(E.g., 1-3 at 2.) The Grain Transportation Terms are a separate document available from Ingram or Ingram's website. They consist of 36 detailed items covering issues related to the carriage of grain and the relationships of the related parties, including the following paragraph:

28. Choice of Law and Forum: This Contract is governed by the General Maritime Law of the United States and to the extent not inconsistent therewith, the laws of the State of Tennessee, both as to interpretation and performance. Any dispute arising from this Contract, the applicable bill of lading, or the performance of Carrier or Shipper's obligations under either this Contract or the applicable bill of lading must be brought
455 F.Supp.3d 567
in the U.S. District Court for the Middle District of Tennessee. Each party hereby irrevocably waives any objection to personal jurisdiction or venue therein. Each party also waives its right to a trial by jury.

(Docket No. 1-2 at 4.) The Grain Transportation Terms purport to bind "[a]ny entity that places an order for transportation of heavy grains, soybeans in bulk, (or any combination thereof) with" Ingram, as well as "any entity that causes the loading of such a cargo into [Ingram's] barges or that holds the bill of lading covering cargo transported in [Ingram's] barges." (Id. at 2.) The Terms state that the grain seller and grain purchaser are jointly and severally obligated to fulfill all of the contractual obligations of the "Shipper," which the Terms define to include both "the entity ordering the cargo transportation and the owners of the cargo (including any consignee(s))." (Id. )

Ingram has provided a Declaration by its Director of Agriculture and Dry Bulk Sales, Matt Tomayko, in which Tomayko discusses the bills of lading. (Docket No. 18-1.) Tomayko explains that "[i]t is not normal for bills of lading to be signed by the cargo owner," because "[s]ignatures are neither customary nor feasible when a particular bill of lading may be negotiated multiple times as the related cargo sails down river or over the sea." (Id. ¶ 11.) Tomayko also offers the following explanation of the significance of the various fields listed on the bill of lading:

Ingram's standard bill of lading contains several fields, including: (1) "Transportation Ordered By," which identifies the Seller; (2) "Consigned To," which identifies the Seller's first consignee of the cargo; and, (3) "Notify," which identifies the ultimate consignee and receiver of the cargo. At times, the "Notify" field identifies multiple companies. In such cases, the first name listed is the ultimate consignee, receiver, and owner of the cargo. The other names listed, typically after "A/C," meaning "on account of,"
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  • Jackson Cnty. Employees' Ret. Sys. v. Ghosn, NO. 3:18-cv-01368
    • United States
    • United States District Courts. 6th Circuit. United States District Court of Middle District of Tennessee
    • December 29, 2020
    ...jurisdiction over the first claim, asserts personal jurisdiction over the second claim." Ingram Barge Co., LLC v. Bunge N. Am., Inc. , 455 F. Supp. 3d 558, 574–75 (M.D. Tenn. 2020) (quoting United States v. Botefuhr , 309 F.3d 1263, 1272 (10th Cir. 2002) ). "Pendent personal jurisdiction—wh......
  • Ingram Barge Co. v. Louis Dreyfus Co., Case No. 3:19-cv-01023
    • United States
    • U.S. District Court — Middle District of Tennessee
    • April 17, 2020
    ...but it also raised the possibility of transfer to a district court in Louisiana. Confusingly, LDC's Motion itself states—more than 455 F.Supp.3d 558 once—that the requested transfer would be to the Middle District of Louisiana. (Docket No. 18 at 1.) Its Memorandum, however, includes languag......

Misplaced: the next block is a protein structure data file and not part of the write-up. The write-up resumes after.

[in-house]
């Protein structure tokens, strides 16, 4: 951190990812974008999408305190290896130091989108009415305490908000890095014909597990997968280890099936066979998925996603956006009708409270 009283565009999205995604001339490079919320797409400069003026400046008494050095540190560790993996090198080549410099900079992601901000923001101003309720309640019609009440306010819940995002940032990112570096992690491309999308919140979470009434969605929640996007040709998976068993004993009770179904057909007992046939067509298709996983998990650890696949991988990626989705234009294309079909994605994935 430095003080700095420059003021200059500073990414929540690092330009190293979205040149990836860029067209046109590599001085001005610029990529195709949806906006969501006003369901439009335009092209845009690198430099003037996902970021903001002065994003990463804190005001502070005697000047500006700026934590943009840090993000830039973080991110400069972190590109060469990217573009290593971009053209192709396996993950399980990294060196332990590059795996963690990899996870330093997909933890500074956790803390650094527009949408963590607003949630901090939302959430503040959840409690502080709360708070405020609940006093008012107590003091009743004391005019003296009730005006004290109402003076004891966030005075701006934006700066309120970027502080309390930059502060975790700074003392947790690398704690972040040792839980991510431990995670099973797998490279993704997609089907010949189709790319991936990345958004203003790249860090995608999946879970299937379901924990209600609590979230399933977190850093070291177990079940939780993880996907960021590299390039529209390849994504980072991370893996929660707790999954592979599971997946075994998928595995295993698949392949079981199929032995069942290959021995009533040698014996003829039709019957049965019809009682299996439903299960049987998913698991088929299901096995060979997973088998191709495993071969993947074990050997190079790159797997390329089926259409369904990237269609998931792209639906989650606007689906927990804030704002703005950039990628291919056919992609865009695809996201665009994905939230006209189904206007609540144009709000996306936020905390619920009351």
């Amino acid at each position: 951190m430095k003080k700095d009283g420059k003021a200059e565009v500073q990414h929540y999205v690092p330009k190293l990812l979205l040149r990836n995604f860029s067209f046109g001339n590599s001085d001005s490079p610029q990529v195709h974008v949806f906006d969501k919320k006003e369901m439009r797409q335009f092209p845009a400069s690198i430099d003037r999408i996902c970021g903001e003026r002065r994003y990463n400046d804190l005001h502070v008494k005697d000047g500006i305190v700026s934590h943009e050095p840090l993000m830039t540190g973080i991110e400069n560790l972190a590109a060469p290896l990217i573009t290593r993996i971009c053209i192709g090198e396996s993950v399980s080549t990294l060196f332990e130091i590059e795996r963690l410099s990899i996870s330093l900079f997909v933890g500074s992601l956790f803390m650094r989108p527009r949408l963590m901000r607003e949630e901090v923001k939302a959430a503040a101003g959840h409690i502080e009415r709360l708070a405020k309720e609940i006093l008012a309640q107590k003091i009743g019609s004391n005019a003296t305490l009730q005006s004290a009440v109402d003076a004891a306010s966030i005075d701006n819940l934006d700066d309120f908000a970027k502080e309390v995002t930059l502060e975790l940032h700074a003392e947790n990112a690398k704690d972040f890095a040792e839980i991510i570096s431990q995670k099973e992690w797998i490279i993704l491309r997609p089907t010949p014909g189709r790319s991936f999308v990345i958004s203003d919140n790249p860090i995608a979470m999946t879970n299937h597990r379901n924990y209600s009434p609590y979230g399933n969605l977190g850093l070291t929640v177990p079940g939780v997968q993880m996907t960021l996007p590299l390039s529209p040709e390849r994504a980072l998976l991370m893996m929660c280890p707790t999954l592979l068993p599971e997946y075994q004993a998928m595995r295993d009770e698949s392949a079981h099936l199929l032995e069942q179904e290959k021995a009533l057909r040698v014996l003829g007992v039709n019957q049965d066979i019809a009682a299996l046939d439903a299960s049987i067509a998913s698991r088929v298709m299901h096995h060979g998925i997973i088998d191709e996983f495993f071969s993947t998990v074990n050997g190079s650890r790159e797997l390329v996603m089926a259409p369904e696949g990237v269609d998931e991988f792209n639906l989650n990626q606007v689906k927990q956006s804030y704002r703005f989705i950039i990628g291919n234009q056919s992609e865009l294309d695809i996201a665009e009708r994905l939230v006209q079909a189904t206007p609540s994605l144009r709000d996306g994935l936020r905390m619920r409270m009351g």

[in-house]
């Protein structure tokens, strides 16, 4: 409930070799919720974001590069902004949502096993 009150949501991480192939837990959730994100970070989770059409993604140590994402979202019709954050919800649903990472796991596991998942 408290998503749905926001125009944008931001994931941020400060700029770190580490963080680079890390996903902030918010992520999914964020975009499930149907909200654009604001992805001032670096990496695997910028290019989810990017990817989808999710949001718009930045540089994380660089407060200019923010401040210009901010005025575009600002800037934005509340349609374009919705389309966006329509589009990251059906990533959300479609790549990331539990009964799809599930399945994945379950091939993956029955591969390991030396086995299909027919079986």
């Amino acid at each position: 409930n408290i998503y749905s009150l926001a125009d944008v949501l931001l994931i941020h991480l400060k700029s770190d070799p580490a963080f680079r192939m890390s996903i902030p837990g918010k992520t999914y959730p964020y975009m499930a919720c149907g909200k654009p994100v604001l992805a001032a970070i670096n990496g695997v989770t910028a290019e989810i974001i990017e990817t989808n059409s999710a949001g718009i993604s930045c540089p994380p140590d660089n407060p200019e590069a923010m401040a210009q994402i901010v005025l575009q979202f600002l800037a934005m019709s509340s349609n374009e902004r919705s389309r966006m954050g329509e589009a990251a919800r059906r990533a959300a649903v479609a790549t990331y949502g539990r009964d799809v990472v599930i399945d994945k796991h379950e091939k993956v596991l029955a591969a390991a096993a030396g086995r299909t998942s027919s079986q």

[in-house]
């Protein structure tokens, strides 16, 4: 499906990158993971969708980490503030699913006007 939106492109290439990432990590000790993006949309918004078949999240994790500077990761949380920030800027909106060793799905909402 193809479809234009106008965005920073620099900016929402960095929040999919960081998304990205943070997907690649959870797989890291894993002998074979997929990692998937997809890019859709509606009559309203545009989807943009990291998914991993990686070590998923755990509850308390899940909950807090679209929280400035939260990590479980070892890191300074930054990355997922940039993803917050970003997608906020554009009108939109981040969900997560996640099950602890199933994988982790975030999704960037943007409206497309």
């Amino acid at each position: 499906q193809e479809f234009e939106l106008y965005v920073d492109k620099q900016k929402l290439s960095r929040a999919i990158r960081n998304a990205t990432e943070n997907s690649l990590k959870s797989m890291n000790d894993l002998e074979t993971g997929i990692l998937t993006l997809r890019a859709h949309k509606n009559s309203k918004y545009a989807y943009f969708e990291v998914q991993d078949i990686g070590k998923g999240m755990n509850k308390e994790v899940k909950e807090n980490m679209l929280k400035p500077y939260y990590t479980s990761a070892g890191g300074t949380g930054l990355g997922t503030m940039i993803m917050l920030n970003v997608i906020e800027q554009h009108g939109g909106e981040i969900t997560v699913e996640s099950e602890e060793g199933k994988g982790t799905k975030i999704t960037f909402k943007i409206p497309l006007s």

• Gus's Franchisor, LLC v. Terrapin Rest. Partners, LLC, Case No. 2:20-cv-2372-JPM-cgc
    • United States
    • United States District Courts. 6th Circuit. Western District of Tennessee
    • November 23, 2020
    ...clause, 'agree in advance to submit to the jurisdiction of a particular court.'" Ingram Barge Co., LLC v. Bunge N. Am., Inc., 455 F. Supp. 3d 558, 570 (M.D. Tenn. 2020) (quoting Preferred Capital, Inc. v. Assocs. in Urology, 453 F.3d 718, 721 (6th Cir. 2006)). "That rule arises from the pre......
  • Patel v. AR Grp. Tenn., LLC, 3:20-cv-00052
    • United States
    • United States District Courts. 6th Circuit. United States District Court of Middle District of Tennessee
    • September 10, 2021
    ...and public-interest concerns, [15] such as systemic integrity and fairness. Id.; see also Ingram Barge Co., LLC v. Bunge N. Am., Inc., 455 F.Supp.3d 558, 569 (M.D. Tenn. 2020). A district court “has broad discretion to grant or deny a motion to transfer [a] case.” Phelps v. McClellan, 30 F.......
  • Request a trial to view additional results
12 cases
  • Jackson Cnty. Employees' Ret. Sys. v. Ghosn, NO. 3:18-cv-01368
    • United States
    • United States District Courts. 6th Circuit. United States District Court of Middle District of Tennessee
    • December 29, 2020
    ...jurisdiction over the first claim, asserts personal jurisdiction over the second claim." Ingram Barge Co., LLC v. Bunge N. Am., Inc. , 455 F. Supp. 3d 558, 574–75 (M.D. Tenn. 2020) (quoting United States v. Botefuhr , 309 F.3d 1263, 1272 (10th Cir. 2002) ). "Pendent personal jurisdiction—wh......
  • Ingram Barge Co. v. Louis Dreyfus Co., Case No. 3:19-cv-01023
    • United States
    • U.S. District Court — Middle District of Tennessee
    • April 17, 2020
    ...but it also raised the possibility of transfer to a district court in Louisiana. Confusingly, LDC's Motion itself states—more than 455 F.Supp.3d 558 once—that the requested transfer would be to the Middle District of Louisiana. (Docket No. 18 at 1.) Its Memorandum, however, includes languag......
  • Gus's Franchisor, LLC v. Terrapin Rest. Partners, LLC, Case No. 2:20-cv-2372-JPM-cgc
    • United States
    • United States District Courts. 6th Circuit. Western District of Tennessee
    • November 23, 2020
    ...clause, 'agree in advance to submit to the jurisdiction of a particular court.'" Ingram Barge Co., LLC v. Bunge N. Am., Inc., 455 F. Supp. 3d 558, 570 (M.D. Tenn. 2020) (quoting Preferred Capital, Inc. v. Assocs. in Urology, 453 F.3d 718, 721 (6th Cir. 2006)). "That rule arises from the pre......
  • Patel v. AR Grp. Tenn., LLC, 3:20-cv-00052
    • United States
    • United States District Courts. 6th Circuit. United States District Court of Middle District of Tennessee
    • September 10, 2021
    ...and public-interest concerns, [15] such as systemic integrity and fairness. Id.; see also Ingram Barge Co., LLC v. Bunge N. Am., Inc., 455 F.Supp.3d 558, 569 (M.D. Tenn. 2020). A district court “has broad discretion to grant or deny a motion to transfer [a] case.” Phelps v. McClellan, 30 F.......
  • Request a trial to view additional results